3.7.0.0: Heating Curves and Phase Changes (Problems)

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PROBLEM $$\PageIndex{1}$$

From the phase diagram for water, determine the state of water at:

1. 35 °C and 85 kPa
2. −15 °C and 40 kPa
3. −15 °C and 0.1 kPa
4. 75 °C and 3 kPa
5. 40 °C and 0.1 kPa
6. 60 °C and 50 kPa

Liquid

solid

solid

gas

gas

liquid

PROBLEM $$\PageIndex{2}$$

Evaporation of sweat requires energy and thus take excess heat away from the body. Some of the water that you drink may eventually be converted into sweat and evaporate. If you drink a 20-ounce bottle of water that had been in the refrigerator at 3.8 °C, how much heat is needed to convert all of that water into sweat and then to vapor?? (Note: Your body temperature is 36.6 °C. For the purpose of solving this problem, assume that the thermal properties of sweat are the same as for water.)

81.17 kJ

PROBLEM $$\PageIndex{3}$$

How much heat is required to convert 422 g of liquid H2O at 23.5 °C into steam at 150 °C?

1130 kJ

PROBLEM $$\PageIndex{4}$$

Titanium tetrachloride, TiCl4, has a melting point of −23.2 °C and has a ΔH fusion = 9.37 kJ/mol.

1. How much energy is required to melt 263.1 g TiCl4?
2. For TiCl4, which will likely have the larger magnitude: ΔH fusion or ΔH vaporization? Explain your reasoning.

13.0 kJ

It is likely that the heat of vaporization will have a larger magnitude since in the case of vaporization the intermolecular interactions have to be completely overcome, while melting weakens or destroys only some of them.

PROBLEM $$\PageIndex{5}$$

What phase changes will take place when water is subjected to varying pressure at a constant temperature of 0.005 °C? At 40 °C? At −40 °C?

0.005 °C: gas to solid to liquid

40 °C: gas to liquid

−40 °C: gas to solid to liquid (maybe)

PROBLEM $$\PageIndex{6}$$

From the phase diagram for carbon dioxide, determine the state of CO2 at:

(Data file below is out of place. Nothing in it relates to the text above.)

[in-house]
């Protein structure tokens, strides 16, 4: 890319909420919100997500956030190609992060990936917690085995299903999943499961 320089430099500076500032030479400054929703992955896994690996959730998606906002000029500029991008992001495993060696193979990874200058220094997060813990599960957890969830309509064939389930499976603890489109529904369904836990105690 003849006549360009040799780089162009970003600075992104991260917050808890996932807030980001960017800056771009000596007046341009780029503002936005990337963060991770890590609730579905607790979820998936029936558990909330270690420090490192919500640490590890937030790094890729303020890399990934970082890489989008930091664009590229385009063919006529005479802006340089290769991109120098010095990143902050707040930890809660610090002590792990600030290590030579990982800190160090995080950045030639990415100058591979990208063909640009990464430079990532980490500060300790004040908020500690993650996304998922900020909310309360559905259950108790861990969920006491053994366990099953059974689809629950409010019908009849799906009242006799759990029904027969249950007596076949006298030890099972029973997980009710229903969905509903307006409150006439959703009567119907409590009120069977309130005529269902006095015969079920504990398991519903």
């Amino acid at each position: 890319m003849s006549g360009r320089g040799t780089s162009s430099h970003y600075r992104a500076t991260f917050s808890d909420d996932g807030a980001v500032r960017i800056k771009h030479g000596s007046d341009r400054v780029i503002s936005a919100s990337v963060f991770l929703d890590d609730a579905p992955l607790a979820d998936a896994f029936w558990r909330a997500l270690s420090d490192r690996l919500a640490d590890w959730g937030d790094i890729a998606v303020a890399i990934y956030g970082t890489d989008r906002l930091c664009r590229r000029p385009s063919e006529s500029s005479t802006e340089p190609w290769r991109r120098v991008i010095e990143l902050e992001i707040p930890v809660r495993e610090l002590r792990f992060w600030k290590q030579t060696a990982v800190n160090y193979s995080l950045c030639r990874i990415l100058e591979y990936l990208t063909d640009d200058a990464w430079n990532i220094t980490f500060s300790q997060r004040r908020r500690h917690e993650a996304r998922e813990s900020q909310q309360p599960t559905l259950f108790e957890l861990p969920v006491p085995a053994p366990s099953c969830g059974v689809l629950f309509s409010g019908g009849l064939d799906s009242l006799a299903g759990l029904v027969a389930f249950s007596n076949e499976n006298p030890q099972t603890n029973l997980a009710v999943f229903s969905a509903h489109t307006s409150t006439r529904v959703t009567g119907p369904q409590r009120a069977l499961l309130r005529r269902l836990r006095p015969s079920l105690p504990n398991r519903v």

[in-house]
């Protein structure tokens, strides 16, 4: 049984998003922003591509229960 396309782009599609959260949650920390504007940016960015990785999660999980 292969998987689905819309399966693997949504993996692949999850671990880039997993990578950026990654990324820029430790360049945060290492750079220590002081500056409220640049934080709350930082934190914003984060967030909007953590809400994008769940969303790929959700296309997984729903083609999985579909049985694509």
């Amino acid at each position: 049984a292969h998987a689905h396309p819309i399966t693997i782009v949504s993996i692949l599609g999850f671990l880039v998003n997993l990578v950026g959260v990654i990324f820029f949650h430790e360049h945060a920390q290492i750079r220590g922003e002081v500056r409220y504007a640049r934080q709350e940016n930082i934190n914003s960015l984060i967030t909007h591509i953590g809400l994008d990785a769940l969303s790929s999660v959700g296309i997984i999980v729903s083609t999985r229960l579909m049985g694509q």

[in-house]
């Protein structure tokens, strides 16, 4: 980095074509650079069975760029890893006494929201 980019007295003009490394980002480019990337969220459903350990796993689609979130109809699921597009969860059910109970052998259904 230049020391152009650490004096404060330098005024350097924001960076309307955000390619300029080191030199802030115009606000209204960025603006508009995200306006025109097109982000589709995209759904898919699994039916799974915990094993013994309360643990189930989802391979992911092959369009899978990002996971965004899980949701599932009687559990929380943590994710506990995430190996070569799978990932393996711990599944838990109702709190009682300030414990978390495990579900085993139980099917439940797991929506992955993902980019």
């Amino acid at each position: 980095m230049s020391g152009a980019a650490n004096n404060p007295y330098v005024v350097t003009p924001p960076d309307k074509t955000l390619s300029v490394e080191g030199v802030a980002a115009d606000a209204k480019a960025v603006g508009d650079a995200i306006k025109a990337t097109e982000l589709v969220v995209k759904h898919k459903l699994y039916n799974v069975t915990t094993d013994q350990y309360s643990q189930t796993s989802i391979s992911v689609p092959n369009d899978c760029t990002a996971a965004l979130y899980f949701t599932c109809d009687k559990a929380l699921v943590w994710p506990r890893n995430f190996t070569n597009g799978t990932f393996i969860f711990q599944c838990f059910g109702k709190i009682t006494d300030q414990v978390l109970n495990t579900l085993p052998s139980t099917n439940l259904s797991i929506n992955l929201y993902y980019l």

1. 20 °C and 1000 kPa
2. 10 °C and 2000 kPa
3. 10 °C and 100 kPa
4. −40 °C and 500 kPa
5. −80 °C and 1500 kPa
6. −80 °C and 10 kPa

liquid

solid

gas

gas

gas

gas

PROBLEM $$\PageIndex{7}$$

Determine the phase changes that carbon dioxide undergoes as the pressure changes if the temperature is held at −50 °C? If the temperature is held at −40 °C? At 20 °C?

−50 °C: gas to liquid to solid

−40 °C: gas to liquid to solid

20 °C: gas to liquid to solid

PROBLEM $$\PageIndex{8}$$

Dry ice, CO2(s), does not melt at atmospheric pressure. It sublimes at a temperature of −78 °C. What is the lowest pressure at which CO2(s) will melt to give CO2(l)? At approximately what temperature will this occur?

Dry ice, CO2(s), will melt to give CO2(l) at 5.11 atm at −56.6 °C, the triple point of carbon dioxide.

PROBLEM $$\PageIndex{9}$$

Elemental carbon has one gas phase, one liquid phase, and three different solid phases, as shown in the phase diagram:

1. On the phase diagram, label the gas and liquid regions.
2. Graphite is the most stable phase of carbon at normal conditions. On the phase diagram, label the graphite phase.
3. If graphite at normal conditions is heated to 2500 K while the pressure is increased to 1010 Pa, it is converted into diamond. Label the diamond phase.
4. Circle each triple point on the phase diagram.
5. In what phase does carbon exist at 5000 K and 108 Pa?
6. If the temperature of a sample of carbon increases from 3000 K to 5000 K at a constant pressure of 106 Pa, which phase transition occurs, if any?

liquid

sublimation